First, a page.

2012 News Releases

11/1/12: Sudden Cardiac Arrest Foundation Urges Colleges to Ensure Campuses are Prepared to Prevent Unexpected Cardiac Death Among Students, Faculty and Visitors

10/2/12: October is National Sudden Cardiac Arrest Awareness Month: The Sudden Cardiac Arrest Foundation Urges the Public to Learn CPR and How to Use an AED

08/30/2012: Discover Your Peers and Find Support at the Sudden Cardiac Arrest Network

08/10/2012: Help Raise Awareness about Sudden Cardiac Arrest: Create a Short Video for a Chance to Win an Automated External Defibrillator

07/02/2012: Honor Your Heroes. Nominate Them for the Sudden Cardiac Arrest Foundation's People Saving People Award.

05/31/2012: Sudden Cardiac Arrest Foundation Announced Two Contests in Recognition of National CPR-AED Awareness Week

05/30/2012: Citizen CPR Foundation Partners with Sudden Cardiac Arrest Association and Sudden Cardiac Arrest Foundation at ECCU Conference, Sept. 11-15

05/17/2012: TV News Anchor and Survivor Susan Koeppen Will Walk to Save Lives Threatened by Sudden Cardiac Arrest

Earlier News Releases

06/26/2009 — SCA Foundation Mourns The Loss of Michael Jackson
06/04/2009 — SCA Foundation Announces Winners of Video Contest
06/17/2008 — Sudden Cardiac Arrest Foundation Honors Bystander
05/15/2008 — Back from the Dead: What We Can Learn From Survivors of Sudden Cardiac Arrest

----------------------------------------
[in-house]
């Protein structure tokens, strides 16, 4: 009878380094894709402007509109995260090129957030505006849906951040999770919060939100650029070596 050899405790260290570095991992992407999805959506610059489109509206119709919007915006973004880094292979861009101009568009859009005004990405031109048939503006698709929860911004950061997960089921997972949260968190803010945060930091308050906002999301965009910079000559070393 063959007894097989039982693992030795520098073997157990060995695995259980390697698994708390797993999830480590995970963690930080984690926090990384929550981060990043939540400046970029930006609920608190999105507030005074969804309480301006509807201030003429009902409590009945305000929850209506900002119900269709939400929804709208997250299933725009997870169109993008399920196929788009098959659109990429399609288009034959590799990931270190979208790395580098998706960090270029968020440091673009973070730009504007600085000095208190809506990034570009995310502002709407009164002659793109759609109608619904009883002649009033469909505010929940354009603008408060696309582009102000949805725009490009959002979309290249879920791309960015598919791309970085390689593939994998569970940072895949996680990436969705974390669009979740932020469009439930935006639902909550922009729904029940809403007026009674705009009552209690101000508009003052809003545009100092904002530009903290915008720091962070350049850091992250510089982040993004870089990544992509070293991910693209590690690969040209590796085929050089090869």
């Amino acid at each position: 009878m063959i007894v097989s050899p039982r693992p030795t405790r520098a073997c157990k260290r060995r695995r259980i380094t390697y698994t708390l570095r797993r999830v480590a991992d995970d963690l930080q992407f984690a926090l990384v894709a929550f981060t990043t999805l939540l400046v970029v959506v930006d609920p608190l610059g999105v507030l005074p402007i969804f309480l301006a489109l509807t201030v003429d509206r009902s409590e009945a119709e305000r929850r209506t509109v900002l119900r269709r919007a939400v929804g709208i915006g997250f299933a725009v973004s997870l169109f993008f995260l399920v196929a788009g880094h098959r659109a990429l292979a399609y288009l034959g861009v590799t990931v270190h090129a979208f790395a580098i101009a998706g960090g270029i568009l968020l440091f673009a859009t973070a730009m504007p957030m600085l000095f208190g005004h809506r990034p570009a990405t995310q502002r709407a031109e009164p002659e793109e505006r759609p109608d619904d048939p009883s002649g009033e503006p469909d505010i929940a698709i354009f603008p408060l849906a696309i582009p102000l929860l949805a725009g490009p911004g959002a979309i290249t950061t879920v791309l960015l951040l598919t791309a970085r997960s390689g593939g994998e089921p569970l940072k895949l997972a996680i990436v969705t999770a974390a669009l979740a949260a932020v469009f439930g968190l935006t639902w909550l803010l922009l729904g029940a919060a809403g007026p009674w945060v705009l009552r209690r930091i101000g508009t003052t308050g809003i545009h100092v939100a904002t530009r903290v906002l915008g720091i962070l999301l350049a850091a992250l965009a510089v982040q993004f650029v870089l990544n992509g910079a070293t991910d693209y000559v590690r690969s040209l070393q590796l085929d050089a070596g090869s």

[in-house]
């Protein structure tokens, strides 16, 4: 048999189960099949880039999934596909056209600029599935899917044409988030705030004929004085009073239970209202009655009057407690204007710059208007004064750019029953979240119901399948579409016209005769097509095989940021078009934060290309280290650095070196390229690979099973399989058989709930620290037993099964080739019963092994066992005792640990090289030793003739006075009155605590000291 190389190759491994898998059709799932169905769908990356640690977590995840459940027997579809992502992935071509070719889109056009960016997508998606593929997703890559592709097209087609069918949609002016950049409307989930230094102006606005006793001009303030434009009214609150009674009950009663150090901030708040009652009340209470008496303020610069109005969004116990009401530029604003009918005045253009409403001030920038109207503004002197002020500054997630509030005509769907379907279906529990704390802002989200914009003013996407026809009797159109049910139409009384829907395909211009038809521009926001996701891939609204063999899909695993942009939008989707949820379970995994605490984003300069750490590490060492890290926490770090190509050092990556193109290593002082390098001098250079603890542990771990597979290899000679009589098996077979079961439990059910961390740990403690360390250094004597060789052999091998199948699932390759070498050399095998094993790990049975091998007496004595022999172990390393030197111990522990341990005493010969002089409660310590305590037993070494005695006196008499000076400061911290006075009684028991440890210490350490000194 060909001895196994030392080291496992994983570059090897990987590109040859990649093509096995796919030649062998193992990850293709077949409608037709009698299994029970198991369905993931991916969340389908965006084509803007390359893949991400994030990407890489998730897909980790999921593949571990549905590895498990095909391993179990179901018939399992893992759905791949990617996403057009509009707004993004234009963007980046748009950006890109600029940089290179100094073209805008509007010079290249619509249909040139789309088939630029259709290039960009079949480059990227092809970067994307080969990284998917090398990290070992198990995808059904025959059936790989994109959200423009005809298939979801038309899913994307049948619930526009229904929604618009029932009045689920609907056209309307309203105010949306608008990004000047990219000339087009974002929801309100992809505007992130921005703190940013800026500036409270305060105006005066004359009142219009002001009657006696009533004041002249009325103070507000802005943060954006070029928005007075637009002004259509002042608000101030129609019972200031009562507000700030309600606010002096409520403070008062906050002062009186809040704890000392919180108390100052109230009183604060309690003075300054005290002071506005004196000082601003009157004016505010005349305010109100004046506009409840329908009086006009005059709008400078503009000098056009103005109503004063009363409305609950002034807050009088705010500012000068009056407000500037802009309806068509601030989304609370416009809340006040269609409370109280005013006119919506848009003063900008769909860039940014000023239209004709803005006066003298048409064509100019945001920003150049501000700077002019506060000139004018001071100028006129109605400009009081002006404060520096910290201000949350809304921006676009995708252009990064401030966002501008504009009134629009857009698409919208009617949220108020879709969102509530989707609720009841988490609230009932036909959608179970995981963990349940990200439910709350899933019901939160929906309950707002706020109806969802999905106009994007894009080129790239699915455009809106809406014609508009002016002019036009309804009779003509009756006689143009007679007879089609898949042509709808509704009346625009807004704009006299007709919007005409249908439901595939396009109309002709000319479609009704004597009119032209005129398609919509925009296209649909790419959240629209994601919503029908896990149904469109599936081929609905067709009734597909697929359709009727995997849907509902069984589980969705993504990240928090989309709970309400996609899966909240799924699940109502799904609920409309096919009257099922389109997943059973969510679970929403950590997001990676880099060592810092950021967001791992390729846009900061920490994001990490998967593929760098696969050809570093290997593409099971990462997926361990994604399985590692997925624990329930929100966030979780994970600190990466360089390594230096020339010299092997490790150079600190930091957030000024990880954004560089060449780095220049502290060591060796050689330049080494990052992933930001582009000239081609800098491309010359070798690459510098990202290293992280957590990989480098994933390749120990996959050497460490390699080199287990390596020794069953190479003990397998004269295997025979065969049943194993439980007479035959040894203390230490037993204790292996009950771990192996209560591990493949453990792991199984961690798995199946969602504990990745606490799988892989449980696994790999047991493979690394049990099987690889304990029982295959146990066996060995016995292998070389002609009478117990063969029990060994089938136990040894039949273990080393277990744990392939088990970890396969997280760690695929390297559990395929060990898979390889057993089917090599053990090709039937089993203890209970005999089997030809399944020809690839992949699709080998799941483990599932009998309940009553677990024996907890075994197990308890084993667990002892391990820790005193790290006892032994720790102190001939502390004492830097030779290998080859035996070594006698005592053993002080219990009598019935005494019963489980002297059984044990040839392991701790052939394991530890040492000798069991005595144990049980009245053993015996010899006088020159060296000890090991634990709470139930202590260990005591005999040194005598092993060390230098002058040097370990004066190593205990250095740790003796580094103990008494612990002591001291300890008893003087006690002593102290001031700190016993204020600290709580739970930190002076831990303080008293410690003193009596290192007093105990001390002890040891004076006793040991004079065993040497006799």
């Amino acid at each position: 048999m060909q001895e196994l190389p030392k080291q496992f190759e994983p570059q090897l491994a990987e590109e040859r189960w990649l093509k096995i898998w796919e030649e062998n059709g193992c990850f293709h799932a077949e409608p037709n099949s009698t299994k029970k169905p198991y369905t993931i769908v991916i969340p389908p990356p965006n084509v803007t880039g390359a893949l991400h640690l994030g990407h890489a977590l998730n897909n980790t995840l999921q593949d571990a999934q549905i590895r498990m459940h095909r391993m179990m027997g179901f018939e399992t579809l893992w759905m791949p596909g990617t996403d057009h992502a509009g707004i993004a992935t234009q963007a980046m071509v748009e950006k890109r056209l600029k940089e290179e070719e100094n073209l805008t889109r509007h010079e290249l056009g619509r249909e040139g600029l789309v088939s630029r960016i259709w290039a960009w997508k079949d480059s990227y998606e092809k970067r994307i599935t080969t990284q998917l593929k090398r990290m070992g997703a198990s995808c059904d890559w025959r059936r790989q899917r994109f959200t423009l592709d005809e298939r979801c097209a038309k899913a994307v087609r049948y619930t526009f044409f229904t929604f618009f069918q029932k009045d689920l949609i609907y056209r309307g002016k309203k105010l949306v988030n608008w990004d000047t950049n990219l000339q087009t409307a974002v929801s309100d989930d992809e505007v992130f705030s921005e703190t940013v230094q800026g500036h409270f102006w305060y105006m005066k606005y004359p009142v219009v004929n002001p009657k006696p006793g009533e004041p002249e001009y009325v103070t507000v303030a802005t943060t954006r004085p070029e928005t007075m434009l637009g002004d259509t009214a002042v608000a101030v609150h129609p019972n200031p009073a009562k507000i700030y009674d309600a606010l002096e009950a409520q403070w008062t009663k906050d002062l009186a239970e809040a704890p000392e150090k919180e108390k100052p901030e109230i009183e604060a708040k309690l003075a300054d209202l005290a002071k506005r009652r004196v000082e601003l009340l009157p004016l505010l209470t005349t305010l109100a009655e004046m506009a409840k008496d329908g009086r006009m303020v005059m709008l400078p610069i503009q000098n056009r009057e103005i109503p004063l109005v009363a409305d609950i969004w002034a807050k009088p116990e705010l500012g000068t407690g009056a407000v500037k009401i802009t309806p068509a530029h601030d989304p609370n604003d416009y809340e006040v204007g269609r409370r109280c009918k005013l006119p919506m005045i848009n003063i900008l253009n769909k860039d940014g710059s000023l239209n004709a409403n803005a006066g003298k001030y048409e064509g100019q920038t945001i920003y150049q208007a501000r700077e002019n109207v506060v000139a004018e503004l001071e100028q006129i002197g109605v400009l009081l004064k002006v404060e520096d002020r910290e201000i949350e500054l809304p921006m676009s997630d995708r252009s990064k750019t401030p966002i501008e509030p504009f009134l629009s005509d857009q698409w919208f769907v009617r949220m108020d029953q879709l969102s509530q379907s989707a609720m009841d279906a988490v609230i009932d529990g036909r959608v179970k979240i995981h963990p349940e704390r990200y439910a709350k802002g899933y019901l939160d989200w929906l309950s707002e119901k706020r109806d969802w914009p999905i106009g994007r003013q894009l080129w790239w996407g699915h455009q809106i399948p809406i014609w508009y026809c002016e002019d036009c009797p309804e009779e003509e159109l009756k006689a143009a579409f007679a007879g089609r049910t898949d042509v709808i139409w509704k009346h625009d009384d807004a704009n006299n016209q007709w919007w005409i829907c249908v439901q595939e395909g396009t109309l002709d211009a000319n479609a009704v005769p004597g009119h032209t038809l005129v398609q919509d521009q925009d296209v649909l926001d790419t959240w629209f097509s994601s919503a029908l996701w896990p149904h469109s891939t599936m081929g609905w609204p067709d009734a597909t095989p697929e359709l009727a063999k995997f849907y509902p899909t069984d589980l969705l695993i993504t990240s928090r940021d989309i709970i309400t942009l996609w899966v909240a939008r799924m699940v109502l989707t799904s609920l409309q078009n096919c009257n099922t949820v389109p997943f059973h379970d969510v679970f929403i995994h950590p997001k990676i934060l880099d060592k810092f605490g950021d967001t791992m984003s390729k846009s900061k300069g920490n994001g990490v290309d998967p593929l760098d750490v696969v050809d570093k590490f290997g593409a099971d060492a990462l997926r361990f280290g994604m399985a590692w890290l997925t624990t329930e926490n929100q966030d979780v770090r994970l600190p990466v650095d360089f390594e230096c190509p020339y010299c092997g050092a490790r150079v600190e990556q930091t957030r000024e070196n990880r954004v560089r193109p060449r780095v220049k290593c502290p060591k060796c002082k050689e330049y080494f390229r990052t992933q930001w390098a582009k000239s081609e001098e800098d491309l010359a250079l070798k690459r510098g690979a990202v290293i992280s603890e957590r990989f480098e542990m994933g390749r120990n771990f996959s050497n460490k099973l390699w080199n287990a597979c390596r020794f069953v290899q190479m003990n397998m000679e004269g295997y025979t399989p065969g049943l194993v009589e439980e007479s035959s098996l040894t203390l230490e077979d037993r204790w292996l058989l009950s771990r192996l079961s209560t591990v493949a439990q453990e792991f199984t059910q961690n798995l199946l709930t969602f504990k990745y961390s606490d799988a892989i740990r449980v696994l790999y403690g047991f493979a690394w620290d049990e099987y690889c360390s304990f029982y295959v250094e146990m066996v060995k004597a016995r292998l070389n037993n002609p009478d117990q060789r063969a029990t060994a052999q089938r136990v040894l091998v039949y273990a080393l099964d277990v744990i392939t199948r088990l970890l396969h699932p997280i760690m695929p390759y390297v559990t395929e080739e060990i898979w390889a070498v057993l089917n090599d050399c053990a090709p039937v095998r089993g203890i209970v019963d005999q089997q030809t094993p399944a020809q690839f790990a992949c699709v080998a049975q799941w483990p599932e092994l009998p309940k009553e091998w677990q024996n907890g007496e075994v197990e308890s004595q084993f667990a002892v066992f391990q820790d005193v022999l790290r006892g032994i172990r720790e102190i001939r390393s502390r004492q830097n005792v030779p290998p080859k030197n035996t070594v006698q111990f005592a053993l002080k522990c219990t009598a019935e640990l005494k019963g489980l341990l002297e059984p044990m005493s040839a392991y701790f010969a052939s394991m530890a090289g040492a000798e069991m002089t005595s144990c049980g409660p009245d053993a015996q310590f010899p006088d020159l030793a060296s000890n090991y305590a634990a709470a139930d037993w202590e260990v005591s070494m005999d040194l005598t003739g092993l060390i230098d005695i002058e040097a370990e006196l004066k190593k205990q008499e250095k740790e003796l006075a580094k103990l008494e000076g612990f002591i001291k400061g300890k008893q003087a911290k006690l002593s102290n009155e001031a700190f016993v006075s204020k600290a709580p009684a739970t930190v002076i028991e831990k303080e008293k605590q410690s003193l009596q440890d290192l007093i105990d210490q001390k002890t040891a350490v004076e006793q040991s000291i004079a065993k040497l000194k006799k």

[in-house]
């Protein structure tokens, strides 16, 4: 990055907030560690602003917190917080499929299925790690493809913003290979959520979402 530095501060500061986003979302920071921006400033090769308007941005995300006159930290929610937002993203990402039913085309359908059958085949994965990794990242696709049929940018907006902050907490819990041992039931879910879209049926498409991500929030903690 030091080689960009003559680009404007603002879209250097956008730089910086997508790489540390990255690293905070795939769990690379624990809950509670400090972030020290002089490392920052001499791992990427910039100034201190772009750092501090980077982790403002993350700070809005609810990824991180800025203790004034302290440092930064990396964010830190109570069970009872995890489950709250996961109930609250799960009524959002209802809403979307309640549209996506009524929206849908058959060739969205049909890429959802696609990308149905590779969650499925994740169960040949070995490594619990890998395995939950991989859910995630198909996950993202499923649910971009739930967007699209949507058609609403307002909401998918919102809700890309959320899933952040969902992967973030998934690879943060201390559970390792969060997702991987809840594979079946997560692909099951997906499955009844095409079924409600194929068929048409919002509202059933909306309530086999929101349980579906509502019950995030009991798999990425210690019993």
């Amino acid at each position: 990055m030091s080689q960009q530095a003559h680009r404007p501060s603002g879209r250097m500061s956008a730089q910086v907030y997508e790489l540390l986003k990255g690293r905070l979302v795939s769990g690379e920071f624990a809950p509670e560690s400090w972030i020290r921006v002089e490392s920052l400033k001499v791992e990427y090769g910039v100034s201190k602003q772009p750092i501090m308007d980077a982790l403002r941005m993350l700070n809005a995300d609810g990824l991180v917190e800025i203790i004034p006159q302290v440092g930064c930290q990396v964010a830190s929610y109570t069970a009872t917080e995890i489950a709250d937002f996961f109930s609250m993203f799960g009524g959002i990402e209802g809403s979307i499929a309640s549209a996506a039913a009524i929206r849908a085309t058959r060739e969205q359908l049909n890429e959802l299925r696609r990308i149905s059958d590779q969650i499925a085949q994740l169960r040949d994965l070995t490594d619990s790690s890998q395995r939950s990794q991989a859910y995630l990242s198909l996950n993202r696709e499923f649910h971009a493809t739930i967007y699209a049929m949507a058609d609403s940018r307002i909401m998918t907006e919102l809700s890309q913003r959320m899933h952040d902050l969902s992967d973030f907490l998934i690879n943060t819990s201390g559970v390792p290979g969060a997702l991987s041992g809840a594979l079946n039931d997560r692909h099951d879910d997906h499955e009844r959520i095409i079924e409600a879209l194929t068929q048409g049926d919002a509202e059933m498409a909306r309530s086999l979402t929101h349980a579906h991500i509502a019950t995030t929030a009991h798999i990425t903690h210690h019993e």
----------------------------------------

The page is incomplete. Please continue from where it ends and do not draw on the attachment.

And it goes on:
05/10/2007 — SCA Foundation Launches First Online Registry for Sudden Cardiac Arrest Survivors
02/20/2007 — Sudden Cardiac Arrest Foundation Announces SCA Survivor Registry™
06/23/2006 — Leading Experts Launch Effort Against America's Number One Killer– Sudden Cardiac Arrest

Nation’s Leading Cause of Death Reportedly Claims the Life of a Pop Icon

Pittsburgh, Penn. – June 25, 2009 –

The Sudden Cardiac Arrest Foundation joins countless Americans in grieving the loss of pop icon Michael Jackson. His apparent death from sudden cardiac arrest (SCA) is a painful reminder that SCA is a leading cause of death worldwide.

“While this tragic loss may have been unexpected, sadly, sudden cardiac arrest is not uncommon,” said Bobby Khan, MD, Chairman of the SCA Foundation Board of Directors, Fulbright Scholar, Associate Professor at Emory University and Director of the Coronary Care Unit and Cardiovascular Research at Grady Memorial Hospital in Atlanta. “Sudden cardiac arrest can happen to men, women and children of all ages, and for many reasons. African Americans are at even higher risk.”